Charles Dickens, the iconic 19th-century English author who penned such classics as A Christmas Carol and Oliver Twist, filled his works with Christian references in a bid to encourage authentic devotion to Jesus Christ. But scholars and critics have ignored or downplayed this aspect of Dickens to such a degree that readers now commonly miss it.

That interpretation of Dickens’ legacy has driven Gary L. Colledge, an Ohio pastor and Moody Bible Institute instructor, to write God and Charles Dickens: Recovering the Christian Voice of a Classic Author (Brazos Press, June).

The book popularizes insights gleaned from Colledge’s graduate work on Dickens at St. Andrew’s University. Writing in accessible prose, Colledge quotes extensively from Dickens’ fiction and a bit from his journalism in order “to let him speak so that we might hear Dickens the Christian,”

Colledge teaches biblical studies at Walsh University, a Catholic school in North Canton, Ohio; he describes himself as an evangelical. RBL reached him at his home in Akron.

What was the essence of Christianity for Charles Dickens?

The imitation of Jesus. How would Jesus respond to people? How would he treat people or respond to these circumstances? That was Christianity for Dickens.

A lot of people talk about the imitation of Christ, but they mean different things by it. What did he mean?

For Dickens, it was how you treat people, how you serve others, how you give yourself away in service to people and meet the needs that are glaring all around you. You don’t have to get into all this Christian-speak. Dickens would say, ‘Look around you. You have ministry opportunities as soon as you walk out of your house.’

Has the church today lost touch with Dickens’ sense of what Christianity is all about?

Yeah, I think so. The church in our day is similar to the church in his day. It was ingrown, inward focused, preoccupied with itself. To some degree, the church today is like that. Dickens just wanted it to be what it was supposed to be: [composed of] disciples of Jesus, followers of Jesus.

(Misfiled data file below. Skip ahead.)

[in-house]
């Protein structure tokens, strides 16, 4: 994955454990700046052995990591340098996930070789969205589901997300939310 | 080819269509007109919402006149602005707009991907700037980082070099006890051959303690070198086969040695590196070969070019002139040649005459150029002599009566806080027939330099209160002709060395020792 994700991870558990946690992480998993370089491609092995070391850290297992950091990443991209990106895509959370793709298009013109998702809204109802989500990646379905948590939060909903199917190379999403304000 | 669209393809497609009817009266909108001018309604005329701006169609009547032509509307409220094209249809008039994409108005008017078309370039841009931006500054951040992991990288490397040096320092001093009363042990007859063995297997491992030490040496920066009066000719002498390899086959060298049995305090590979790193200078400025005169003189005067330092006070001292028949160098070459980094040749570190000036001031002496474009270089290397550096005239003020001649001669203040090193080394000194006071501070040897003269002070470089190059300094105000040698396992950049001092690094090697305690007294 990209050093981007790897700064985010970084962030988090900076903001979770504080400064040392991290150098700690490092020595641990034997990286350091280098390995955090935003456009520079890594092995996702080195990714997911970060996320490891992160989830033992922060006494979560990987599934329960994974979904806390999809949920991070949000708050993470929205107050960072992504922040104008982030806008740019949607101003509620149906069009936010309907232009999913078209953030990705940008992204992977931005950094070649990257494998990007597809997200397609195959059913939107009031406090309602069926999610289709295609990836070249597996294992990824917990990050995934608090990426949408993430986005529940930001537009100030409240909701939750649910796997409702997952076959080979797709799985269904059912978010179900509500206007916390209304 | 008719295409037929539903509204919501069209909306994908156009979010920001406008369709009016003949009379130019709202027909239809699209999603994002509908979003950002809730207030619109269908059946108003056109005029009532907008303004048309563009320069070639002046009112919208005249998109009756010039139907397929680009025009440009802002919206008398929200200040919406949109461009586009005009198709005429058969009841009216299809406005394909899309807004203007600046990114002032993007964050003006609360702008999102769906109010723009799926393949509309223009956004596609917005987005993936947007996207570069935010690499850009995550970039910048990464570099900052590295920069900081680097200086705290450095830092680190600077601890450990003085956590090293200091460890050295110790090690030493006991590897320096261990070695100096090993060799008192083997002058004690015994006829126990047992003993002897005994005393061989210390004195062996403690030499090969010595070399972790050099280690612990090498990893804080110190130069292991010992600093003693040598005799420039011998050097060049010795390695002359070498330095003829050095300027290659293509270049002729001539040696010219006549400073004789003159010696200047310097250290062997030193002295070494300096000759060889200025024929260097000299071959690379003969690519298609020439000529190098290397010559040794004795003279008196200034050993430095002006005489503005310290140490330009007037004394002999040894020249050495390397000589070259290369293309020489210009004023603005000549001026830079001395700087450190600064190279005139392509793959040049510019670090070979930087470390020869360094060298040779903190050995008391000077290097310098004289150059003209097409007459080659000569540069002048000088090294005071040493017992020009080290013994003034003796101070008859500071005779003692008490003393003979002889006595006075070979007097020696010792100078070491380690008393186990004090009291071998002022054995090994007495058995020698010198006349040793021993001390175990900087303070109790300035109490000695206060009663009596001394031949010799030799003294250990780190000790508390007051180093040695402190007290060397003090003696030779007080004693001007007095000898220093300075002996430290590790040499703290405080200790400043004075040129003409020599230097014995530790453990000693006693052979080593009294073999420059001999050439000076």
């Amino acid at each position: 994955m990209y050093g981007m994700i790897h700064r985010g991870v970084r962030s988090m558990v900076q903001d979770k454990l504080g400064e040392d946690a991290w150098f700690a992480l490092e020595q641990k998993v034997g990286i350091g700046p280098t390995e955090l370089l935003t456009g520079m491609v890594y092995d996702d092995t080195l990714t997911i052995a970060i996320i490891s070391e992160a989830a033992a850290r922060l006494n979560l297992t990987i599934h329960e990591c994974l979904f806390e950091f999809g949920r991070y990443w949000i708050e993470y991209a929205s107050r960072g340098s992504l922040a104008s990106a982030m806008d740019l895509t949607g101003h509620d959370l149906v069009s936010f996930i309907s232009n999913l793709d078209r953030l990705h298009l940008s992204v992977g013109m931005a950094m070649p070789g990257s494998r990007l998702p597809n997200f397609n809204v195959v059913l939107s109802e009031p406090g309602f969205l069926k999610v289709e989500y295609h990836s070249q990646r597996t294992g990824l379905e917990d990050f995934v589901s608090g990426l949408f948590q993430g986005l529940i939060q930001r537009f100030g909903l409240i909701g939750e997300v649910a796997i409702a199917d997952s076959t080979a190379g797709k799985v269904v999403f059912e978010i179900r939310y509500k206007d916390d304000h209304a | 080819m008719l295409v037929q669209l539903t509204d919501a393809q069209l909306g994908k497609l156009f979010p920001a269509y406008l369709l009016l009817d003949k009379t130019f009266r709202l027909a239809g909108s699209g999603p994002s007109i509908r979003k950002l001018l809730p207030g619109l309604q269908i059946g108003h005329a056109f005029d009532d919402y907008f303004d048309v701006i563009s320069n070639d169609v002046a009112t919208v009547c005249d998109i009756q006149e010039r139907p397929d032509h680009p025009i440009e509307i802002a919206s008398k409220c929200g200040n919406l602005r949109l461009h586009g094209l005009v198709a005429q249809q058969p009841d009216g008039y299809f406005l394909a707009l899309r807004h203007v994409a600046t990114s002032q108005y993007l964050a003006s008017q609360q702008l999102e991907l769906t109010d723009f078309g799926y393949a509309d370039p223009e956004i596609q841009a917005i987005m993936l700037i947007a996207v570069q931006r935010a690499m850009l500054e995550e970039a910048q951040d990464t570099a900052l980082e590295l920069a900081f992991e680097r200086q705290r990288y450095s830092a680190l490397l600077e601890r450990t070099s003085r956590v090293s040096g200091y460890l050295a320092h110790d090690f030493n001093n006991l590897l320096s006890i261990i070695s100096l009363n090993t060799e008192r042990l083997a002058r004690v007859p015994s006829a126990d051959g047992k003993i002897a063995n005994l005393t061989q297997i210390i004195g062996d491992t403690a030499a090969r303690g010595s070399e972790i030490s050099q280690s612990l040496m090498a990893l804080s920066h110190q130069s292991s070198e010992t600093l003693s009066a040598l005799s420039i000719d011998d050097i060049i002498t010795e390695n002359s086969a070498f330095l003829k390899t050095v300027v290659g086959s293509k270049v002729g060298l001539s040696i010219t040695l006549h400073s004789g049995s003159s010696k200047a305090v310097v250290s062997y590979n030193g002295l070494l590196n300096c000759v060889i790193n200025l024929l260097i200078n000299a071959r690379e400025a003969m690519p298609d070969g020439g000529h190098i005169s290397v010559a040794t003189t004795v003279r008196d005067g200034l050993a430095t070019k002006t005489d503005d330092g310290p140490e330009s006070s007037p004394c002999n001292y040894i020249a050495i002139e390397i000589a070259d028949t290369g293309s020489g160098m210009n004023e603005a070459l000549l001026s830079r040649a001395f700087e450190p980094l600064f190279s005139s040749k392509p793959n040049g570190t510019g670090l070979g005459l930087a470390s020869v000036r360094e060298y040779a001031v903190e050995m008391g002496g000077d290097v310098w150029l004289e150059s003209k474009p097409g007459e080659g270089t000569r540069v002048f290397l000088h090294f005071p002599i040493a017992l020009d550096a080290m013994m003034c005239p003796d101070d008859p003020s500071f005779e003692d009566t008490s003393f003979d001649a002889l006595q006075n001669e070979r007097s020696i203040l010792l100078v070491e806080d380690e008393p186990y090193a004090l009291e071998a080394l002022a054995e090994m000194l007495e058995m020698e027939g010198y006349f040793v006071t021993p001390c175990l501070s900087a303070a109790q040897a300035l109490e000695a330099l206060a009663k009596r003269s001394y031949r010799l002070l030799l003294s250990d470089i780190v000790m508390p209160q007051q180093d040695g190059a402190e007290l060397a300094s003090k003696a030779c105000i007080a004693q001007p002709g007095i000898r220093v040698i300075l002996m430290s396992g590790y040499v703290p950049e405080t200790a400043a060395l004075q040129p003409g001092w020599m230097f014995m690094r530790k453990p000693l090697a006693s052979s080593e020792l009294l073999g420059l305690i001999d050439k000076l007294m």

How did you choose which segments of Dickens’ work to showcase as examples of his Christianity?

He wrote in a letter that all of his great characters are disciples of the founder of our religion. When you know that and then you look, say, at Esther Somersen in Bleak House, you start understanding that Dickens is writing her as a disciple of Jesus. So what does that look like? Well, it looks like Esther Summerson, or Amy Dorrit in Little Dorrit, or Joe Gargery in Great Expectations.

What do you hope readers would learn or do differently after considering Dickens’ take on what it means to be a Christian?

I hope people might pick up Dickens and read him again. What I’d want them to get is: this is what Christianity is about. I’d want people to see that at the center of this thing is serving other people. If you’re a Christian, why aren’t you just doing what the founder of your religion said to do?

Do you see this book as a force for renewal in the church? Or as an evangelistic tool?

I would hope that any Dickens fan could pick it up and say, ‘Wow, I didn’t know that.’ If people hear his Christian voice, they might say, ‘Yeah, that’s the kind of Christianity I believe in. I agree with Dickens.’ And if they agree with Dickens, then they agree with what Christianity is supposed to be. I think he had it. Dickens wanted to awaken the Christian conscience, and I hope that would happen.